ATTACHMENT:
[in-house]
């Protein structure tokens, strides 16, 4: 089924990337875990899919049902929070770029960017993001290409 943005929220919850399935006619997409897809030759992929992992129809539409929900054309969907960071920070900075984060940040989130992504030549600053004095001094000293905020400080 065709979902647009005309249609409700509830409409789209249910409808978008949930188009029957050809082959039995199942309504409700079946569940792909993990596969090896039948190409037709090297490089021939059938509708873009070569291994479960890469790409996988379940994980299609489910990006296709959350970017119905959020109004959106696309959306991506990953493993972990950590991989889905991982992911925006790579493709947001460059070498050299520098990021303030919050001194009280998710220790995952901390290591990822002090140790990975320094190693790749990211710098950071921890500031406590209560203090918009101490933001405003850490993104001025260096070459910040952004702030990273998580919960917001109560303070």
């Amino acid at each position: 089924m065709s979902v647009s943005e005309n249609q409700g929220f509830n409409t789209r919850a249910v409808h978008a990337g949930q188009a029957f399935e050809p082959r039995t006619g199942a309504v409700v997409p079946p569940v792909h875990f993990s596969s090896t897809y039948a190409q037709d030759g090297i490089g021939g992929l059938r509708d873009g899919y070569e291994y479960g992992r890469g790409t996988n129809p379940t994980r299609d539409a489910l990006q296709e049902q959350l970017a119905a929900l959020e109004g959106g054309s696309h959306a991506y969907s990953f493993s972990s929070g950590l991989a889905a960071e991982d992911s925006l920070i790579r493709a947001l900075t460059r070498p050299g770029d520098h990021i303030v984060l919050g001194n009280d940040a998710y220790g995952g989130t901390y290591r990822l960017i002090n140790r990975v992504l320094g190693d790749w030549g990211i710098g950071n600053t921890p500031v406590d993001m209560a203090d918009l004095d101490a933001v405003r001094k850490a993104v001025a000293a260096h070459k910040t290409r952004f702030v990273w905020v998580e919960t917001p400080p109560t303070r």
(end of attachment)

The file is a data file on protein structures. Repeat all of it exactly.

[in-house]
């Protein structure tokens, strides 16, 4: 089924990337875990899919049902929070770029960017993001290409 943005929220919850399935006619997409897809030759992929992992129809539409929900054309969907960071920070900075984060940040989130992504030549600053004095001094000293905020400080 065709979902647009005309249609409700509830409409789209249910409808978008949930188009029957050809082959039995199942309504409700079946569940792909993990596969090896039948190409037709090297490089021939059938509708873009070569291994479960890469790409996988379940994980299609489910990006296709959350970017119905959020109004959106696309959306991506990953493993972990950590991989889905991982992911925006790579493709947001460059070498050299520098990021303030919050001194009280998710220790995952901390290591990822002090140790990975320094190693790749990211710098950071921890500031406590209560203090918009101490933001405003850490993104001025260096070459910040952004702030990273998580919960917001109560303070």
């Amino acid at each position: 089924m065709s979902v647009s943005e005309n249609q409700g929220f509830n409409t789209r919850a249910v409808h978008a990337g949930q188009a029957f399935e050809p082959r039995t006619g199942a309504v409700v997409p079946p569940v792909h875990f993990s596969s090896t897809y039948a190409q037709d030759g090297i490089g021939g992929l059938r509708d873009g899919y070569e291994y479960g992992r890469g790409t996988n129809p379940t994980r299609d539409a489910l990006q296709e049902q959350l970017a119905a929900l959020e109004g959106g054309s696309h959306a991506y969907s990953f493993s972990s929070g950590l991989a889905a960071e991982d992911s925006l920070i790579r493709a947001l900075t460059r070498p050299g770029d520098h990021i303030v984060l919050g001194n009280d940040a998710y220790g995952g989130t901390y290591r990822l960017i002090n140790r990975v992504l320094g190693d790749w030549g990211i710098g950071n600053t921890p500031v406590d993001m209560a203090d918009l004095d101490a933001v405003r001094k850490a993104v001025a000293a260096h070459k910040t290409r952004f702030v990273w905020v998580e919960t917001p400080p109560t303070r």